See State v. Haskins, 104 N.C. App. 675 (1991) (identity established by testimony of victim). The evidence is admissible if there is substantial evidence to support a finding by the jury that the defendant committed the other crime, wrong, or act. See State v. Stager, 329 N.C. 278 (1991).

If the person was convicted of a crime, the state may prove his or her identity as the perpetrator of the other offense through court records. If the other crime, wrong, or act did not result in a conviction, the proponent must offer sufficient evidence to show that it was committed by the same person. See, e.g., State v. Peterson, 361 N.C. 587 (2007) (trial court noted numerous similarities between type of victims, manner of death, relationship to defendant, and other distinguishing characteristics which showed that “sufficient similar facts and circumstances exists between the two deaths so that a jury could reasonably find that the Defendant committed both acts”); State v. Matthews, 218 N.C. App. 277 (2012) (admissibility of evidence of prior break-in supported by similarities in “the method of entry, the larceny of cigarettes, the type of businesses targeted, the time of day the crimes were committed, the short period of time between the commission of the two crimes, the location of both businesses within Charlotte's city limits, and the blood evidence collected connecting Defendant to the crimes”).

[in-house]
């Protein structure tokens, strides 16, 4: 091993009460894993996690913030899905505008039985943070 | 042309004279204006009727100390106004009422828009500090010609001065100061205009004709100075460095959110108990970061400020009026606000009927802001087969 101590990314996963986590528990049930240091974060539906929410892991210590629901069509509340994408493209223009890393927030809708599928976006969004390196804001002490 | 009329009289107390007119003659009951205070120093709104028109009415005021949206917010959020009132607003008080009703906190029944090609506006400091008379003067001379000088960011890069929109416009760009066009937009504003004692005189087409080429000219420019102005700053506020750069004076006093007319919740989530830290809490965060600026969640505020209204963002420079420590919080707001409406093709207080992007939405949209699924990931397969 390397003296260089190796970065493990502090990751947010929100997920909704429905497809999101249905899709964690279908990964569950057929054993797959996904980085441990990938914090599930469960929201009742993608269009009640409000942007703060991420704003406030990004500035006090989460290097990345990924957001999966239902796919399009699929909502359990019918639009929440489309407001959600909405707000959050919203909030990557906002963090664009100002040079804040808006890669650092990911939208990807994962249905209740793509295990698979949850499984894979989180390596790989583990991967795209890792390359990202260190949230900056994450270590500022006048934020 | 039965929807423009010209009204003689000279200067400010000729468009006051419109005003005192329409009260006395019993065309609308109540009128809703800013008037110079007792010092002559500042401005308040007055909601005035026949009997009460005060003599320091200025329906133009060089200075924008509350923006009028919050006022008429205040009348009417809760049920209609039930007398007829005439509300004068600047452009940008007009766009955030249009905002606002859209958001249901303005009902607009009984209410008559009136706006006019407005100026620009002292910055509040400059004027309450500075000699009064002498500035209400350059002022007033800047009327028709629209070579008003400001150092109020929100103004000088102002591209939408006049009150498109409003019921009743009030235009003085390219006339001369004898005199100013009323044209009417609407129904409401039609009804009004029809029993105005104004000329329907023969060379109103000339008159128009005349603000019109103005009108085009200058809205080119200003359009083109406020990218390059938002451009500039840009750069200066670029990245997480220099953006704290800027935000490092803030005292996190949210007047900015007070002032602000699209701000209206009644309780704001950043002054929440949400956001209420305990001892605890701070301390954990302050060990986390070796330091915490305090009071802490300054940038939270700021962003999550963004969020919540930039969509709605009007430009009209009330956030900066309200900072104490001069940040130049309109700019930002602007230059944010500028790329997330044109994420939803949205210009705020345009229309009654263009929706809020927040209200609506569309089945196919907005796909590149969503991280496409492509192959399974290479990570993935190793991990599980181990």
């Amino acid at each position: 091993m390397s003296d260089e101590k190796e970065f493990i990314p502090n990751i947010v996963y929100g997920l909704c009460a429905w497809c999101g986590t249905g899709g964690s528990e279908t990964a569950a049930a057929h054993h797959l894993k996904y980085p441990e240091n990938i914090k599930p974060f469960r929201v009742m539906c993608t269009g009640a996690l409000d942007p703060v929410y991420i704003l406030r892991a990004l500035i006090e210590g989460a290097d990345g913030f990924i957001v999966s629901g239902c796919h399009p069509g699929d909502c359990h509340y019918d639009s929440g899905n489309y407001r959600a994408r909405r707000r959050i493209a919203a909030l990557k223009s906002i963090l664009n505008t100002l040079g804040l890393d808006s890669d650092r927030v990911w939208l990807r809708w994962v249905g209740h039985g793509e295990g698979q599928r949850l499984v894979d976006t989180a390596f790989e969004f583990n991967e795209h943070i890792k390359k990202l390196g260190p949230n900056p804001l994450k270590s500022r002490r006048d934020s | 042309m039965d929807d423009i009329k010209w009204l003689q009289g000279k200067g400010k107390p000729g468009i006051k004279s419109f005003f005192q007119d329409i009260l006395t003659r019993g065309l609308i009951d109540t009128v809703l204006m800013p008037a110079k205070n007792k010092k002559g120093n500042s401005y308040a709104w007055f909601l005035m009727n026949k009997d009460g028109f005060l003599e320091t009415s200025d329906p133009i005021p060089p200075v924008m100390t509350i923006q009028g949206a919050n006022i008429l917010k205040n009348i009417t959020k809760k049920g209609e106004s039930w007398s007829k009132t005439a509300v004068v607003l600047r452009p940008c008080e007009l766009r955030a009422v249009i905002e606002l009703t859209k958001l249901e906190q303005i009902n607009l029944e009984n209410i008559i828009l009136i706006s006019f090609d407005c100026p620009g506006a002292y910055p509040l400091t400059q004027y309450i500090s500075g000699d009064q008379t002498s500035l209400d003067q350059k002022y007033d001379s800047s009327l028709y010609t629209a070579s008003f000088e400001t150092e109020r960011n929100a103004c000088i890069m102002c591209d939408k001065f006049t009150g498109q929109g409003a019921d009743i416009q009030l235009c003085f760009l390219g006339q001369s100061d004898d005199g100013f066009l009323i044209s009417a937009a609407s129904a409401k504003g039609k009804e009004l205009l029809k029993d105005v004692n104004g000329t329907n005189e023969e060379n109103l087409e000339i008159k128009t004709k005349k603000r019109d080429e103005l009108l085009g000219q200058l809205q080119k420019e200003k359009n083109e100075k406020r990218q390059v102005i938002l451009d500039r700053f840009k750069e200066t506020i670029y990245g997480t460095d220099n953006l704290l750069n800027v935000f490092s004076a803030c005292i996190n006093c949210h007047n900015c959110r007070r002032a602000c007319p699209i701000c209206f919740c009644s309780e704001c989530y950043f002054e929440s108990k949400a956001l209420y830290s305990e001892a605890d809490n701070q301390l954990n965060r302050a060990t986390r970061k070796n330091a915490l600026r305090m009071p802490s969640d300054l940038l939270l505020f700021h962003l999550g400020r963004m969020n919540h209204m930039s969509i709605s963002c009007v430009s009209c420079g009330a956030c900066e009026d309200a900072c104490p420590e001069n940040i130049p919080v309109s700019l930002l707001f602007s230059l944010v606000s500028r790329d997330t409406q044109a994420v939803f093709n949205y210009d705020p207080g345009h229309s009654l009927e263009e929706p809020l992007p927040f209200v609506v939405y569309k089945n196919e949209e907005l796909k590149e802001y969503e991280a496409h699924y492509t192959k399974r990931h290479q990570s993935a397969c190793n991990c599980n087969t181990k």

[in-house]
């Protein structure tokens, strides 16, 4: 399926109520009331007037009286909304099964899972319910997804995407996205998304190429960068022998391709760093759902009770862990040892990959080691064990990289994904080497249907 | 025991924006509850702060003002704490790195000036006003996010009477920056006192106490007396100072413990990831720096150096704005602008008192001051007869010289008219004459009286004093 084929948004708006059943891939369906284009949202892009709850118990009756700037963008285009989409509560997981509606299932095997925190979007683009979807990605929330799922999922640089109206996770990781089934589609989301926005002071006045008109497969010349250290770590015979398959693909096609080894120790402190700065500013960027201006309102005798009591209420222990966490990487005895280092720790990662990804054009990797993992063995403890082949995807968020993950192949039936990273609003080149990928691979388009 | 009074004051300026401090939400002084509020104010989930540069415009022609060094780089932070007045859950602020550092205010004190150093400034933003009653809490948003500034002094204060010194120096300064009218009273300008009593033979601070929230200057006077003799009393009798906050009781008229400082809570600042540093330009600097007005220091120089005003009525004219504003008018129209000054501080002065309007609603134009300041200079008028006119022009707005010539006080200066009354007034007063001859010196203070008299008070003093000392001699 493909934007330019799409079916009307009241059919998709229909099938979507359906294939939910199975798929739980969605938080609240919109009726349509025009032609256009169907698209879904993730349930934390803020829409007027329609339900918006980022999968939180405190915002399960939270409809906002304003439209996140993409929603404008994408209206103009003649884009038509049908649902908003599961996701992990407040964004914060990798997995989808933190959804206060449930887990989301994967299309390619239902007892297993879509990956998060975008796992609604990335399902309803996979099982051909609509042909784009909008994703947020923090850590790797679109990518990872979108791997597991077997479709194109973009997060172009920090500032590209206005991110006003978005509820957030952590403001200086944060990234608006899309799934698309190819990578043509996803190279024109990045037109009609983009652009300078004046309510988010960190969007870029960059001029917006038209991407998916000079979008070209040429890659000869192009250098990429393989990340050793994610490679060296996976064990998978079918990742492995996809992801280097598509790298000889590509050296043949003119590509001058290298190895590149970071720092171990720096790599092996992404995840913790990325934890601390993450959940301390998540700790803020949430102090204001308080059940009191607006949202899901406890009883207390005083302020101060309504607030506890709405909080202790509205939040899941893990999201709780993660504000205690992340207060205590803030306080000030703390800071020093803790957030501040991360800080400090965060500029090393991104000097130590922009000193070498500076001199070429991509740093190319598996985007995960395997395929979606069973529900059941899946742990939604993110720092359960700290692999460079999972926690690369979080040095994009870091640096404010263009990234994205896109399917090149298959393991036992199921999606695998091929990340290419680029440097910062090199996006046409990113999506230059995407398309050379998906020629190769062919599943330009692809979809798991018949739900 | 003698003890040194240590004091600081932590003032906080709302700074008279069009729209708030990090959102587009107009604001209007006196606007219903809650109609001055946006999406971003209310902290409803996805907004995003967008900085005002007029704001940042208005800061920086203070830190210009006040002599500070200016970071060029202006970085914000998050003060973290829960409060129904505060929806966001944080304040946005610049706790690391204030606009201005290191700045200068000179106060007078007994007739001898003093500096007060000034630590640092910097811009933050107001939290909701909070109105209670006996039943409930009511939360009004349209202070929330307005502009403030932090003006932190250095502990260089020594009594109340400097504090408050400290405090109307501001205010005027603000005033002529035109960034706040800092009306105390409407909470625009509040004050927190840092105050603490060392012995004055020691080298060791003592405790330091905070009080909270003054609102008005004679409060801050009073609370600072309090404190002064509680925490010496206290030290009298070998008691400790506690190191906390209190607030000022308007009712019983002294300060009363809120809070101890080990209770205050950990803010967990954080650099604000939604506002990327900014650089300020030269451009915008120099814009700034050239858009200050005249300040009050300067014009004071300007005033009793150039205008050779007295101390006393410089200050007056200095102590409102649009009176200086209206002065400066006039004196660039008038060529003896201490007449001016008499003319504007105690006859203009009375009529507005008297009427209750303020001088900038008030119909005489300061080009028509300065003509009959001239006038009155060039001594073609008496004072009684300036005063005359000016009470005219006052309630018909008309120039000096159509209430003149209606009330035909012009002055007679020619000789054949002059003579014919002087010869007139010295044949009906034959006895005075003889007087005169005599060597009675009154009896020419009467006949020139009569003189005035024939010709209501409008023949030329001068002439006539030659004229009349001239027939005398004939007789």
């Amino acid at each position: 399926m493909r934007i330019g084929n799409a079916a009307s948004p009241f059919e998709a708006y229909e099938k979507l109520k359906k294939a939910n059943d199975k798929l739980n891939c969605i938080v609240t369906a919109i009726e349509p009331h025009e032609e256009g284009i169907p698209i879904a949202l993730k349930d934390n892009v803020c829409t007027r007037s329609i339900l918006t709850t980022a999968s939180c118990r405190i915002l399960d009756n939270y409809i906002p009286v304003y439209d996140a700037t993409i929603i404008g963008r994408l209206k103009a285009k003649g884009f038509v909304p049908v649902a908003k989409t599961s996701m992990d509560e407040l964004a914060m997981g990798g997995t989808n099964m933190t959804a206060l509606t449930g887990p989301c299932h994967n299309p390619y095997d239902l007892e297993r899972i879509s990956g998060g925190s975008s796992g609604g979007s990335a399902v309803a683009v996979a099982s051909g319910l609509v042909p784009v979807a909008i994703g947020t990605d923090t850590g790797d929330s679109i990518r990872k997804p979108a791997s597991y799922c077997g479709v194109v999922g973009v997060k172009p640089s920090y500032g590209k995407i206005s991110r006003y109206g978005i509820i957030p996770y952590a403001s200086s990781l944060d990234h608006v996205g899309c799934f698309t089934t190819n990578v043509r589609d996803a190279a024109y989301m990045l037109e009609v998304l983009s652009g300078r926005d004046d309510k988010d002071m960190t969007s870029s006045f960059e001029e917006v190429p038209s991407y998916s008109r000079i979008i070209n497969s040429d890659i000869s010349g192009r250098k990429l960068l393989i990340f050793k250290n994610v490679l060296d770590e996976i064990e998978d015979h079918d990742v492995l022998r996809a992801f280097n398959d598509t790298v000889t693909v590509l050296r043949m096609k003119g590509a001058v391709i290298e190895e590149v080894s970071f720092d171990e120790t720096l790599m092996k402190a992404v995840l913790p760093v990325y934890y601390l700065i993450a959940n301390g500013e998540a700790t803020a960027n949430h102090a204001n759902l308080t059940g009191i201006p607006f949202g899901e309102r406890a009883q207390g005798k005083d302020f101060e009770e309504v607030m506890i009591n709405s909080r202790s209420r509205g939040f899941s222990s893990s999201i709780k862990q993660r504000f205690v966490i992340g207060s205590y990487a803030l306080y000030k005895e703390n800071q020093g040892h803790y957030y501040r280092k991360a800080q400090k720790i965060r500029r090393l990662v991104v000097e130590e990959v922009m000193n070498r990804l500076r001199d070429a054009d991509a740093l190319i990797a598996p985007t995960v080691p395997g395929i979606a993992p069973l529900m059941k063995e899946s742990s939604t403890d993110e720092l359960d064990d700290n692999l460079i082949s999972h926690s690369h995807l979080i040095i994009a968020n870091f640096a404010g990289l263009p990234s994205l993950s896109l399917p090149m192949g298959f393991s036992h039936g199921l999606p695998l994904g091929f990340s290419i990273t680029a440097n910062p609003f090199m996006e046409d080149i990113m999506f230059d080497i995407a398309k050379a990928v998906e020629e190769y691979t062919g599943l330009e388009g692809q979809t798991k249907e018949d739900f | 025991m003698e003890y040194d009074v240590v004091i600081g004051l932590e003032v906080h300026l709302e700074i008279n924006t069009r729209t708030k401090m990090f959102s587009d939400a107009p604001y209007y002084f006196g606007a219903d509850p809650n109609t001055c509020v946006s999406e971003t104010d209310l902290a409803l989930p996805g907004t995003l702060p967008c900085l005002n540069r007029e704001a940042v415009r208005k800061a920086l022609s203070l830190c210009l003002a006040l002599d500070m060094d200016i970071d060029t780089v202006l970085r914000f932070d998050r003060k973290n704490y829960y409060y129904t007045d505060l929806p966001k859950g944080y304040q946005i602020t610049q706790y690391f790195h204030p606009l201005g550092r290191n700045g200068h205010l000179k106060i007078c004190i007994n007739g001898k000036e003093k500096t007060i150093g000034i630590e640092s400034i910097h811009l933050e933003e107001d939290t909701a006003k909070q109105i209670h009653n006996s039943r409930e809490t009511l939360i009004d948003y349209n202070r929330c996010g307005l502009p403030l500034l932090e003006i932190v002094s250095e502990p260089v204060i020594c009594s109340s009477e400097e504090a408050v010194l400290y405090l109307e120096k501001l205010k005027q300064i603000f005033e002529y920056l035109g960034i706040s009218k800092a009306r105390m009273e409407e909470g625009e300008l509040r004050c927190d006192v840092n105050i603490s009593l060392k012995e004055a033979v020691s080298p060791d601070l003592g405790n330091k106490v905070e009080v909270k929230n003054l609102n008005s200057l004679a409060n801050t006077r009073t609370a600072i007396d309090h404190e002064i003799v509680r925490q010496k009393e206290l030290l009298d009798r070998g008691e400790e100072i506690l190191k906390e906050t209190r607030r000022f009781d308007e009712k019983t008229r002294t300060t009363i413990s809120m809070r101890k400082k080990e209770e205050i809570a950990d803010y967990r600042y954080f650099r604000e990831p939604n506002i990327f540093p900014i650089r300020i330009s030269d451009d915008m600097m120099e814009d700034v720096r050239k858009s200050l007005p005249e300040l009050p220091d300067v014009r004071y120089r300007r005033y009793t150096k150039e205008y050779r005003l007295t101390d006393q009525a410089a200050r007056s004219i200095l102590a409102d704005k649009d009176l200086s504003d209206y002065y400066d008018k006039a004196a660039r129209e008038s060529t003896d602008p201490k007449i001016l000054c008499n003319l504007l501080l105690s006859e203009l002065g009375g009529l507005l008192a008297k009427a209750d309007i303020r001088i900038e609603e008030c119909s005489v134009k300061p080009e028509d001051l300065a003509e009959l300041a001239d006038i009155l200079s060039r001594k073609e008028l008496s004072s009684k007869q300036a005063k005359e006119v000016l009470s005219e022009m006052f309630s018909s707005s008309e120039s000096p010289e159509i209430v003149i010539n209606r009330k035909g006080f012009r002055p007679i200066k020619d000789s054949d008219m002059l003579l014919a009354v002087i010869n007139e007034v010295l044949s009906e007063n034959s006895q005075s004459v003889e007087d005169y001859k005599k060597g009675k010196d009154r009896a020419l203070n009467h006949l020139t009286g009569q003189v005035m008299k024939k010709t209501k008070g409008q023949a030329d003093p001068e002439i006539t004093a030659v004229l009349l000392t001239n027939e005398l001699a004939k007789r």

Direct evidence of the person’s identity is not required; circumstantial evidence can suffice. See State v. Moore, 335 N.C. 567 (1994) (identity proved by circumstantial evidence regarding unusual nature of arsenic poisoning, victims’ marital connection to defendant, motive, opportunity, and means); State v. Jeter, 326 N.C. 457 (1990) (“the circumstantial evidence that defendant was the perpetrator of the offense committed five months earlier—including both similar fingerprint evidence and the similar pattern of its perpetration—demonstrates a potent, logical pertinence to the question of the assailant's identity in the offense on trial”).

Practice Pointer

Ask on cross-examination
A witness, including the defendant, may be cross-examined with Rule 404(b) evidence. See State v. Bagley, 321 N.C. 201 (1987); State v. Dammons, 128 N.C. App. 16 (1997). In many cases, the prosecutor will be able to establish the person’s identity as the perpetrator of the other crime, wrong, or act simply by asking. (“Mr. Witness, didn’t you also see the defendant attack Mr. Victim with the same weapon just two weeks prior to the assault for which he was arrested in this case?”)